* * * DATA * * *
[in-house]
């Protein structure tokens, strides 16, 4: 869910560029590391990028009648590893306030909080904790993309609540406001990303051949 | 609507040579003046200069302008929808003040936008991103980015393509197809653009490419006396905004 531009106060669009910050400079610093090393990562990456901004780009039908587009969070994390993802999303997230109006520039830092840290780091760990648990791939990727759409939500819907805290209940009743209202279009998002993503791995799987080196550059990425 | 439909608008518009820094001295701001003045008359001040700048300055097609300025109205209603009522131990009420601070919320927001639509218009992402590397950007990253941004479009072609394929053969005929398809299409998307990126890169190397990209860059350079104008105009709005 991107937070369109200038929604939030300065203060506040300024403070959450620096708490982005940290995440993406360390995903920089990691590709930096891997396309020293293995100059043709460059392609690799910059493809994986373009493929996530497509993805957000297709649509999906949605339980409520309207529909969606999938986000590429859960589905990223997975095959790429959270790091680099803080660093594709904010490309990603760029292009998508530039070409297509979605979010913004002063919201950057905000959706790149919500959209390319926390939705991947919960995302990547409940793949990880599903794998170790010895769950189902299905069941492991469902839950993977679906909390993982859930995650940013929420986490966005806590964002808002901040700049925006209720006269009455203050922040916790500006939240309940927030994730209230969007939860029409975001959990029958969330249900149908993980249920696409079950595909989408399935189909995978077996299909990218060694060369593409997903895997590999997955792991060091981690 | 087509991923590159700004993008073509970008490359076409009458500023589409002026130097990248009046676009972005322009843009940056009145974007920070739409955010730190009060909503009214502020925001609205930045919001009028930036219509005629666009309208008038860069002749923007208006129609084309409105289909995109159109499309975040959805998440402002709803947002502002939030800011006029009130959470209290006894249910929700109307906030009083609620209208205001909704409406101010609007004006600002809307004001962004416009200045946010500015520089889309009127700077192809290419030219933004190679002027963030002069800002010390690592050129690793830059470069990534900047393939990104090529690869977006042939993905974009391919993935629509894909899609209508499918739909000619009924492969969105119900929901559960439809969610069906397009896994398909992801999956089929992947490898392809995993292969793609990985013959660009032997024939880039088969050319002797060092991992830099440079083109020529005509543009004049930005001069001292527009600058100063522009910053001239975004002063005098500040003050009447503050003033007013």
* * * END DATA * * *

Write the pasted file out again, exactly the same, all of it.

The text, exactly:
[in-house]
């Protein structure tokens, strides 16, 4: 869910560029590391990028009648590893306030909080904790993309609540406001990303051949 | 609507040579003046200069302008929808003040936008991103980015393509197809653009490419006396905004 531009106060669009910050400079610093090393990562990456901004780009039908587009969070994390993802999303997230109006520039830092840290780091760990648990791939990727759409939500819907805290209940009743209202279009998002993503791995799987080196550059990425 | 439909608008518009820094001295701001003045008359001040700048300055097609300025109205209603009522131990009420601070919320927001639509218009992402590397950007990253941004479009072609394929053969005929398809299409998307990126890169190397990209860059350079104008105009709005 991107937070369109200038929604939030300065203060506040300024403070959450620096708490982005940290995440993406360390995903920089990691590709930096891997396309020293293995100059043709460059392609690799910059493809994986373009493929996530497509993805957000297709649509999906949605339980409520309207529909969606999938986000590429859960589905990223997975095959790429959270790091680099803080660093594709904010490309990603760029292009998508530039070409297509979605979010913004002063919201950057905000959706790149919500959209390319926390939705991947919960995302990547409940793949990880599903794998170790010895769950189902299905069941492991469902839950993977679906909390993982859930995650940013929420986490966005806590964002808002901040700049925006209720006269009455203050922040916790500006939240309940927030994730209230969007939860029409975001959990029958969330249900149908993980249920696409079950595909989408399935189909995978077996299909990218060694060369593409997903895997590999997955792991060091981690 | 087509991923590159700004993008073509970008490359076409009458500023589409002026130097990248009046676009972005322009843009940056009145974007920070739409955010730190009060909503009214502020925001609205930045919001009028930036219509005629666009309208008038860069002749923007208006129609084309409105289909995109159109499309975040959805998440402002709803947002502002939030800011006029009130959470209290006894249910929700109307906030009083609620209208205001909704409406101010609007004006600002809307004001962004416009200045946010500015520089889309009127700077192809290419030219933004190679002027963030002069800002010390690592050129690793830059470069990534900047393939990104090529690869977006042939993905974009391919993935629509894909899609209508499918739909000619009924492969969105119900929901559960439809969610069906397009896994398909992801999956089929992947490898392809995993292969793609990985013959660009032997024939880039088969050319002797060092991992830099440079083109020529005509543009004049930005001069001292527009600058100063522009910053001239975004002063005098500040003050009447503050003033007013």